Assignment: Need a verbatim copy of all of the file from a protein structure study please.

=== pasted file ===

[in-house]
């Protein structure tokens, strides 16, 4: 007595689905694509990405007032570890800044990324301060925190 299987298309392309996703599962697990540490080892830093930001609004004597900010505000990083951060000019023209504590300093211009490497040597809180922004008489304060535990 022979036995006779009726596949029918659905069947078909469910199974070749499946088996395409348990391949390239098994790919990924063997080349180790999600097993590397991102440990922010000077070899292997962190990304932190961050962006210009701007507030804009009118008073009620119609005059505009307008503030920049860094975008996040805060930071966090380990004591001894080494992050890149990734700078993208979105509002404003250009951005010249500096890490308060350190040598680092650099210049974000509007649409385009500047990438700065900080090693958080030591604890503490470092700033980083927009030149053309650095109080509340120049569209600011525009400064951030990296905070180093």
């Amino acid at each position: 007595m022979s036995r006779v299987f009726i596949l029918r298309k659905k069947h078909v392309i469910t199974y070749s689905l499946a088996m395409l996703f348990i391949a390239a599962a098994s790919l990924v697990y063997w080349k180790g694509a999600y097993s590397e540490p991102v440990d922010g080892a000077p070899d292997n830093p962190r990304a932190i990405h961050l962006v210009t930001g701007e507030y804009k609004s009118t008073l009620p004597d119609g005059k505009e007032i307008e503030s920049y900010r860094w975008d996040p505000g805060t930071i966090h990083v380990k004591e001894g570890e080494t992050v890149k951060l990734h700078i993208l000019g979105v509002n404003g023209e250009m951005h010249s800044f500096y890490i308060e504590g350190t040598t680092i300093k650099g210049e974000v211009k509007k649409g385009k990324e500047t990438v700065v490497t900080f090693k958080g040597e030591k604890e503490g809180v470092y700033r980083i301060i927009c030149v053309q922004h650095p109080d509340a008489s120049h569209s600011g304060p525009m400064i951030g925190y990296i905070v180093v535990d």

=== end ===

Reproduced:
[in-house]
């Protein structure tokens, strides 16, 4: 007595689905694509990405007032570890800044990324301060925190 299987298309392309996703599962697990540490080892830093930001609004004597900010505000990083951060000019023209504590300093211009490497040597809180922004008489304060535990 022979036995006779009726596949029918659905069947078909469910199974070749499946088996395409348990391949390239098994790919990924063997080349180790999600097993590397991102440990922010000077070899292997962190990304932190961050962006210009701007507030804009009118008073009620119609005059505009307008503030920049860094975008996040805060930071966090380990004591001894080494992050890149990734700078993208979105509002404003250009951005010249500096890490308060350190040598680092650099210049974000509007649409385009500047990438700065900080090693958080030591604890503490470092700033980083927009030149053309650095109080509340120049569209600011525009400064951030990296905070180093």
């Amino acid at each position: 007595m022979s036995r006779v299987f009726i596949l029918r298309k659905k069947h078909v392309i469910t199974y070749s689905l499946a088996m395409l996703f348990i391949a390239a599962a098994s790919l990924v697990y063997w080349k180790g694509a999600y097993s590397e540490p991102v440990d922010g080892a000077p070899d292997n830093p962190r990304a932190i990405h961050l962006v210009t930001g701007e507030y804009k609004s009118t008073l009620p004597d119609g005059k505009e007032i307008e503030s920049y900010r860094w975008d996040p505000g805060t930071i966090h990083v380990k004591e001894g570890e080494t992050v890149k951060l990734h700078i993208l000019g979105v509002n404003g023209e250009m951005h010249s800044f500096y890490i308060e504590g350190t040598t680092i300093k650099g210049e974000v211009k509007k649409g385009k990324e500047t990438v700065v490497t900080f090693k958080g040597e030591k604890e503490g809180v470092y700033r980083i301060i927009c030149v053309q922004h650095p109080d509340a008489s120049h569209s600011g304060p525009m400064i951030g925190y990296i905070v180093v535990d």